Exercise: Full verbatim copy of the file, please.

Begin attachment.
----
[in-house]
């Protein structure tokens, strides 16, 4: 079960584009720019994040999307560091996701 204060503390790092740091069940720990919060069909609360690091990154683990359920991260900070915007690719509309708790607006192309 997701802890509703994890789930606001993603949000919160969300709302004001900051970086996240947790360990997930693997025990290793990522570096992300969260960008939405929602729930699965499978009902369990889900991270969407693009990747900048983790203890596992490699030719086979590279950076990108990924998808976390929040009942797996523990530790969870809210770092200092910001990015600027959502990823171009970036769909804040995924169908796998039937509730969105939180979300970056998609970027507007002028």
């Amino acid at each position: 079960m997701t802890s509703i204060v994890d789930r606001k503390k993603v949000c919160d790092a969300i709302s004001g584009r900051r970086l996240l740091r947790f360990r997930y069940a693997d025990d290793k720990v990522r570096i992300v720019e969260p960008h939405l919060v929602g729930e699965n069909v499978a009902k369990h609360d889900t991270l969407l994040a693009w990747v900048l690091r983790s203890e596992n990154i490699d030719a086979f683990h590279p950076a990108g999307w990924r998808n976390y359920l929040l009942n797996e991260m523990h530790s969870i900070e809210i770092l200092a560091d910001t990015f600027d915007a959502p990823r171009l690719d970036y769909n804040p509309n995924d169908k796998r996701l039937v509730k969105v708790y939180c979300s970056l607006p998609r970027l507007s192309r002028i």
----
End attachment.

[in-house]
């Protein structure tokens, strides 16, 4: 079960584009720019994040999307560091996701 204060503390790092740091069940720990919060069909609360690091990154683990359920991260900070915007690719509309708790607006192309 997701802890509703994890789930606001993603949000919160969300709302004001900051970086996240947790360990997930693997025990290793990522570096992300969260960008939405929602729930699965499978009902369990889900991270969407693009990747900048983790203890596992490699030719086979590279950076990108990924998808976390929040009942797996523990530790969870809210770092200092910001990015600027959502990823171009970036769909804040995924169908796998039937509730969105939180979300970056998609970027507007002028």
């Amino acid at each position: 079960m997701t802890s509703i204060v994890d789930r606001k503390k993603v949000c919160d790092a969300i709302s004001g584009r900051r970086l996240l740091r947790f360990r997930y069940a693997d025990d290793k720990v990522r570096i992300v720019e969260p960008h939405l919060v929602g729930e699965n069909v499978a009902k369990h609360d889900t991270l969407l994040a693009w990747v900048l690091r983790s203890e596992n990154i490699d030719a086979f683990h590279p950076a990108g999307w990924r998808n976390y359920l929040l009942n797996e991260m523990h530790s969870i900070e809210i770092l200092a560091d910001t990015f600027d915007a959502p990823r171009l690719d970036y769909n804040p509309n995924d169908k796998r996701l039937v509730k969105v708790y939180c979300s970056l607006p998609r970027l507007s192309r002028i």